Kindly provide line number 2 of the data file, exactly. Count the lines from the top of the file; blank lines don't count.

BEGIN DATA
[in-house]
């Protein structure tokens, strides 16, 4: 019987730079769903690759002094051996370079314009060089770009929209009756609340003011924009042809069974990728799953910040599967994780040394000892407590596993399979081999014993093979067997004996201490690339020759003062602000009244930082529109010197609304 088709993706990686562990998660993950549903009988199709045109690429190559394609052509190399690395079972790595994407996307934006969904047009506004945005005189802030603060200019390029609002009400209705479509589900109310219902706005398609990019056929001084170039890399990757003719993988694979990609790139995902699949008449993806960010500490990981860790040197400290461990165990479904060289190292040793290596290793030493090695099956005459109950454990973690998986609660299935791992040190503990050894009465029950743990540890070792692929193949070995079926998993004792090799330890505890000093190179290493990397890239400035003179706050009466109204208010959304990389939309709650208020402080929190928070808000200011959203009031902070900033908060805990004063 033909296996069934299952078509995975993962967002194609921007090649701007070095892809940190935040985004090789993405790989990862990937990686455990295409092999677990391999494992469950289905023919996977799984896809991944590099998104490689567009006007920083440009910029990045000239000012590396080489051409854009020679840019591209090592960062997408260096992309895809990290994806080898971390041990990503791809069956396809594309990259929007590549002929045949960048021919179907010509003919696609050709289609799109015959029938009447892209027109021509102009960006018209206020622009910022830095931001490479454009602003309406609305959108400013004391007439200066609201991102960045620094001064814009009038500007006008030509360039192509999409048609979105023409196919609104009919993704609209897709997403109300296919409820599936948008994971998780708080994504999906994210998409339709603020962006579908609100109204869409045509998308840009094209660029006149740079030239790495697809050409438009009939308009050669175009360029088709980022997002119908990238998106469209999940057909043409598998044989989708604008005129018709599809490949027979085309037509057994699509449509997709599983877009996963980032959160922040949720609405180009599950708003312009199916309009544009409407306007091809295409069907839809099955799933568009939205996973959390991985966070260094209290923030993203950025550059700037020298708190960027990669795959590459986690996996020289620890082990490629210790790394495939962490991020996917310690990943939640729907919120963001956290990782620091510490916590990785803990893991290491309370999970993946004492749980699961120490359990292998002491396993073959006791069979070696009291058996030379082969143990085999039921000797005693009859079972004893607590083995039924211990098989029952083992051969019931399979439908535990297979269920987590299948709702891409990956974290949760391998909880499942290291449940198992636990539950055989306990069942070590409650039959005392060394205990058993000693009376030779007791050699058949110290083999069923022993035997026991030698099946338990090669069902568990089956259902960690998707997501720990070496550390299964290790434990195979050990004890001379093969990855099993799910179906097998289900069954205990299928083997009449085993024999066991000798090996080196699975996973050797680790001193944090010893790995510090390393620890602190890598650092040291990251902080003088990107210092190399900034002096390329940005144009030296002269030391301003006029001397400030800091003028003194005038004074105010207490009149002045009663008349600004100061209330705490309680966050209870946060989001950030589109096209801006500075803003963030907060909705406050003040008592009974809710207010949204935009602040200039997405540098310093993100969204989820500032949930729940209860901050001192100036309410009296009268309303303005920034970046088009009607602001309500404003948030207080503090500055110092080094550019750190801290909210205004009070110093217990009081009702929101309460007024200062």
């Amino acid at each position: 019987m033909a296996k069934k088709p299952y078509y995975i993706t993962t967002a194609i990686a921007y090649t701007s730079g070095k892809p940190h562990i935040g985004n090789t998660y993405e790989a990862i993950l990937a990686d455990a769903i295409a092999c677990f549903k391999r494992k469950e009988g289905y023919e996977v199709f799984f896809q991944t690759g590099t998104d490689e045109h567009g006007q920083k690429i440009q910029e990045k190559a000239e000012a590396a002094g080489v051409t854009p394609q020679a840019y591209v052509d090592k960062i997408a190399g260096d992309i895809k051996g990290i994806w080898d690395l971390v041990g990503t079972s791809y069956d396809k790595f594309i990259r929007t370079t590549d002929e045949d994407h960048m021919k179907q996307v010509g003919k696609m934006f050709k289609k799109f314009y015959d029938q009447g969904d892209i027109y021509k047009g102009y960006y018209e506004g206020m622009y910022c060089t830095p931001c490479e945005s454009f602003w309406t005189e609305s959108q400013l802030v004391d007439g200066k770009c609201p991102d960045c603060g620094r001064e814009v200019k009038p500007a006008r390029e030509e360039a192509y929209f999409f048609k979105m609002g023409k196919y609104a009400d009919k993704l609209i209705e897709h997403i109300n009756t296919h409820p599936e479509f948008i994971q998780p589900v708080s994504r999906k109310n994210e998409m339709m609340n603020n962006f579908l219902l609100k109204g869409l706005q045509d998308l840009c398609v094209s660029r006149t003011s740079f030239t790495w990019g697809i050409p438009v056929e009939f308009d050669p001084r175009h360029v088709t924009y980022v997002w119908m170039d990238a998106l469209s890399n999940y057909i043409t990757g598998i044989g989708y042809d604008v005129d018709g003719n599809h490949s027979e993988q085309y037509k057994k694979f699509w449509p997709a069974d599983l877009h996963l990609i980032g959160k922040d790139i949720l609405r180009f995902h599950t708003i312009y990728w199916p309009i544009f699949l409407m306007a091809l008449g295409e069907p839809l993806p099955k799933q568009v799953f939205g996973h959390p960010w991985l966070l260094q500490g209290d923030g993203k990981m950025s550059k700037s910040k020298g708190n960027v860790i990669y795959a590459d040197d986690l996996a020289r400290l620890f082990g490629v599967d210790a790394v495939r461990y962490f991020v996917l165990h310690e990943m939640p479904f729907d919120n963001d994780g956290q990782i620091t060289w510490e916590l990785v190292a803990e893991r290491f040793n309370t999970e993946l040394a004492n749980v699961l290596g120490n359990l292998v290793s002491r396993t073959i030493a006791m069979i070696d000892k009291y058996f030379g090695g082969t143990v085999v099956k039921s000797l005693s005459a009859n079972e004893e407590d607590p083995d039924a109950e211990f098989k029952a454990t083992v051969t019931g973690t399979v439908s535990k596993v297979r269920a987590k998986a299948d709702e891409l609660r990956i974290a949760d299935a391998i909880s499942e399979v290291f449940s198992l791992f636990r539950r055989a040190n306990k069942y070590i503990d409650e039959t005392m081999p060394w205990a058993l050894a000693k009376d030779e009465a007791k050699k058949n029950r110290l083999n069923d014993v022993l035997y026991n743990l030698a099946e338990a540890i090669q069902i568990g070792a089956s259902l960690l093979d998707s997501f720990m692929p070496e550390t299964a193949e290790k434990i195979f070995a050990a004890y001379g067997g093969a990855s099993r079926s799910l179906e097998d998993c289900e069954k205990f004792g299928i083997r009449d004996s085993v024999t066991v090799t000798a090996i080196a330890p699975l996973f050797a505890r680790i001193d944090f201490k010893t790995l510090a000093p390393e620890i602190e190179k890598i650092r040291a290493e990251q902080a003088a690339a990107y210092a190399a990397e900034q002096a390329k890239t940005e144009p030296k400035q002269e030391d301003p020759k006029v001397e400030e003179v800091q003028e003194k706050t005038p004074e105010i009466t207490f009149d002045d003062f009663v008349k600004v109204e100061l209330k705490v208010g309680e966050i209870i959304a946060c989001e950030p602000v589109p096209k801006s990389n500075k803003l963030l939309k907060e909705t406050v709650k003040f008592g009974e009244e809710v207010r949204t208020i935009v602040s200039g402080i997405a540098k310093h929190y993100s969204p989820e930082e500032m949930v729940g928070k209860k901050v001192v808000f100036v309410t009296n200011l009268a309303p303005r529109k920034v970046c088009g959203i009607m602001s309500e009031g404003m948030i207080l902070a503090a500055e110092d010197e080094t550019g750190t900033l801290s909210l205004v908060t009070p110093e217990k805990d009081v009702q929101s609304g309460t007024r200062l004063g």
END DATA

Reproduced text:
């Protein structure tokens, strides 16, 4: 019987730079769903690759002094051996370079314009060089770009929209009756609340003011924009042809069974990728799953910040599967994780040394000892407590596993399979081999014993093979067997004996201490690339020759003062602000009244930082529109010197609304 088709993706990686562990998660993950549903009988199709045109690429190559394609052509190399690395079972790595994407996307934006969904047009506004945005005189802030603060200019390029609002009400209705479509589900109310219902706005398609990019056929001084170039890399990757003719993988694979990609790139995902699949008449993806960010500490990981860790040197400290461990165990479904060289190292040793290596290793030493090695099956005459109950454990973690998986609660299935791992040190503990050894009465029950743990540890070792692929193949070995079926998993004792090799330890505890000093190179290493990397890239400035003179706050009466109204208010959304990389939309709650208020402080929190928070808000200011959203009031902070900033908060805990004063 033909296996069934299952078509995975993962967002194609921007090649701007070095892809940190935040985004090789993405790989990862990937990686455990295409092999677990391999494992469950289905023919996977799984896809991944590099998104490689567009006007920083440009910029990045000239000012590396080489051409854009020679840019591209090592960062997408260096992309895809990290994806080898971390041990990503791809069956396809594309990259929007590549002929045949960048021919179907010509003919696609050709289609799109015959029938009447892209027109021509102009960006018209206020622009910022830095931001490479454009602003309406609305959108400013004391007439200066609201991102960045620094001064814009009038500007006008030509360039192509999409048609979105023409196919609104009919993704609209897709997403109300296919409820599936948008994971998780708080994504999906994210998409339709603020962006579908609100109204869409045509998308840009094209660029006149740079030239790495697809050409438009009939308009050669175009360029088709980022997002119908990238998106469209999940057909043409598998044989989708604008005129018709599809490949027979085309037509057994699509449509997709599983877009996963980032959160922040949720609405180009599950708003312009199916309009544009409407306007091809295409069907839809099955799933568009939205996973959390991985966070260094209290923030993203950025550059700037020298708190960027990669795959590459986690996996020289620890082990490629210790790394495939962490991020996917310690990943939640729907919120963001956290990782620091510490916590990785803990893991290491309370999970993946004492749980699961120490359990292998002491396993073959006791069979070696009291058996030379082969143990085999039921000797005693009859079972004893607590083995039924211990098989029952083992051969019931399979439908535990297979269920987590299948709702891409990956974290949760391998909880499942290291449940198992636990539950055989306990069942070590409650039959005392060394205990058993000693009376030779007791050699058949110290083999069923022993035997026991030698099946338990090669069902568990089956259902960690998707997501720990070496550390299964290790434990195979050990004890001379093969990855099993799910179906097998289900069954205990299928083997009449085993024999066991000798090996080196699975996973050797680790001193944090010893790995510090390393620890602190890598650092040291990251902080003088990107210092190399900034002096390329940005144009030296002269030391301003006029001397400030800091003028003194005038004074105010207490009149002045009663008349600004100061209330705490309680966050209870946060989001950030589109096209801006500075803003963030907060909705406050003040008592009974809710207010949204935009602040200039997405540098310093993100969204989820500032949930729940209860901050001192100036309410009296009268309303303005920034970046088009009607602001309500404003948030207080503090500055110092080094550019750190801290909210205004009070110093217990009081009702929101309460007024200062």